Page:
And now the plot has grown even thicker.

    In May, MiniBooNE announced new results that seem more consistent with LSND, but even less palatable in the context of other experiments. MiniBooNE works by creating a beam of muon neutrinos and shooting them through the dirt at an underground detector 450 m away. The detector, meanwhile, is monitoring the arrival of electron neutrinos, in case any muon neutrinos are shape-shifting. More of these electron neutrinos turn up than standard neutrino models predict, which implies that some muon neutrinos transform by oscillating into sterile neutrinos too. (Technically, all neutrinos would be swapping around with all others, but this beam only makes sense if there’s an extra, massive one in the mix.)

    But there are several reasons this explanation is facing resistance. One is that experiments just looking for muon neutrinos disappearing (becoming sterile neutrinos or anything else) don’t find a consistent picture. Secondly, if sterile neutrinos at the proposed mass exist, they should have been around in the very early universe, and measurements we have from the cosmic microwave background of the number of neutrino types kicking around then strongly suggest it was just the normal three.

    So, as usual, there’s more work to be done. A MiniBooNE follow-up called MicroBooNE is currently taking data and might make the picture clearer, and other experiments are on the way.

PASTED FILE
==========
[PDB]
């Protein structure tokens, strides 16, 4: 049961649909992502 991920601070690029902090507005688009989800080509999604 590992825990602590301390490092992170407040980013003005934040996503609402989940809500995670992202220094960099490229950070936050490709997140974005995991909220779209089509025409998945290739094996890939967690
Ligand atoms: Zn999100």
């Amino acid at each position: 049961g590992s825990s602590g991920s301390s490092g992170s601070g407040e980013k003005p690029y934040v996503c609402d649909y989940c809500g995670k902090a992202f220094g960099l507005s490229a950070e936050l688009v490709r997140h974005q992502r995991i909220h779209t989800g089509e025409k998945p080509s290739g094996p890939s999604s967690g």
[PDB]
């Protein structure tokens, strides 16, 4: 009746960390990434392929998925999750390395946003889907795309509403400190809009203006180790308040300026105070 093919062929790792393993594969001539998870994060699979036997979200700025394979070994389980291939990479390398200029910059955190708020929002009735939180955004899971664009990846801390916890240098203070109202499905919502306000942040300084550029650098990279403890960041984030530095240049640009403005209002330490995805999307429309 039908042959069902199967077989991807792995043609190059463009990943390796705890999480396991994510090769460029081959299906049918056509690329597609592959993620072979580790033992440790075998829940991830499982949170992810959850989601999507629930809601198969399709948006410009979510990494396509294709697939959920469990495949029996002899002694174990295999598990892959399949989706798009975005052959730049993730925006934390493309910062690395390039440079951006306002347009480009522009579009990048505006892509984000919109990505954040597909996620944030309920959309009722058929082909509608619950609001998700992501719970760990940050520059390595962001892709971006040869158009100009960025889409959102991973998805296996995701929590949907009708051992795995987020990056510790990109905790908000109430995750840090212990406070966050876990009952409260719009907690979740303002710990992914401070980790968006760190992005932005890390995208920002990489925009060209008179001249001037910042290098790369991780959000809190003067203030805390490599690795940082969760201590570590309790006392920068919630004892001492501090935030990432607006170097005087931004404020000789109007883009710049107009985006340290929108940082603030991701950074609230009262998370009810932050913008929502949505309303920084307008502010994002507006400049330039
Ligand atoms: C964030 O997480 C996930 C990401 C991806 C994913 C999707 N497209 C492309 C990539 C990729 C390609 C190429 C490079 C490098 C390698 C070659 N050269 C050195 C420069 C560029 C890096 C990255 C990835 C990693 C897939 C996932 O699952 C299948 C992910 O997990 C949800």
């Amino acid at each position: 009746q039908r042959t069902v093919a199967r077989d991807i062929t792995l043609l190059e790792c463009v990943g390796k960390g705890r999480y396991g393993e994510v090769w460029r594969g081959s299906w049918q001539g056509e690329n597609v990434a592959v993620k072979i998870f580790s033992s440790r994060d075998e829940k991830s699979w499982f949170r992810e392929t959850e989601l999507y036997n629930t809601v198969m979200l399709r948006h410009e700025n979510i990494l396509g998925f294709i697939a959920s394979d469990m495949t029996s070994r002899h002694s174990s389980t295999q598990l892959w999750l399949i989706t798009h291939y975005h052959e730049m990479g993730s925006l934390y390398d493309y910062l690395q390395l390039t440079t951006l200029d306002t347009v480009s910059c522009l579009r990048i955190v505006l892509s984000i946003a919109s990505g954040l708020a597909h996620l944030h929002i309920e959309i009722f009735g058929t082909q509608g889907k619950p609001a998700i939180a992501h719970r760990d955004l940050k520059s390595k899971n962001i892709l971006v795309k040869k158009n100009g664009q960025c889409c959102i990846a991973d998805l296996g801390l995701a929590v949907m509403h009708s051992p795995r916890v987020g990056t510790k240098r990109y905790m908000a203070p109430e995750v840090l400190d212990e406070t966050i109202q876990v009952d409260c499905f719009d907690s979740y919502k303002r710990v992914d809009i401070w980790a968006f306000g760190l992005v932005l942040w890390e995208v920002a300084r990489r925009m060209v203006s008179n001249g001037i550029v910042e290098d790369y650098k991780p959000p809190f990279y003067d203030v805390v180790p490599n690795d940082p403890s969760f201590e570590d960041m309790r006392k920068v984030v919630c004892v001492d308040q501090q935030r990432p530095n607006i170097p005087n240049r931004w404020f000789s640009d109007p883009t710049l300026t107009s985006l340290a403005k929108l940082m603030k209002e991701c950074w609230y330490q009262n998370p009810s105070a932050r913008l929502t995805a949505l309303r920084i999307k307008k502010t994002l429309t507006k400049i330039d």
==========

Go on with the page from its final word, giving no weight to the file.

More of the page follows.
FNAL/MicroBooNE

    It seems very likely that something strange is happening in the neutrino sector. It just remains to be seen exactly what, and how, over the next 20 years of constant neutrino bombardment, it will change our understanding of everything else.

    See the full article here .


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  • richardmitnick 10:09 am on August 6, 2018 Permalink | Reply
    Tags: , FNAL MiniBooNE, Las Cruces Sun News, ,   

    From Fermilab via Las Cruces Sun News: “NMSU physicist may have evidence of the elusive sterile neutrino” 

    FNAL II photo

    FNAL Art Image
    FNAL Art Image by Angela Gonzales

    From Fermilab , an enduring source of strength for the US contribution to scientific research world wide.

    via

    2

    Las Cruces Sun News

    July 21, 2018 [Just now in social media]
    Billy Huntsman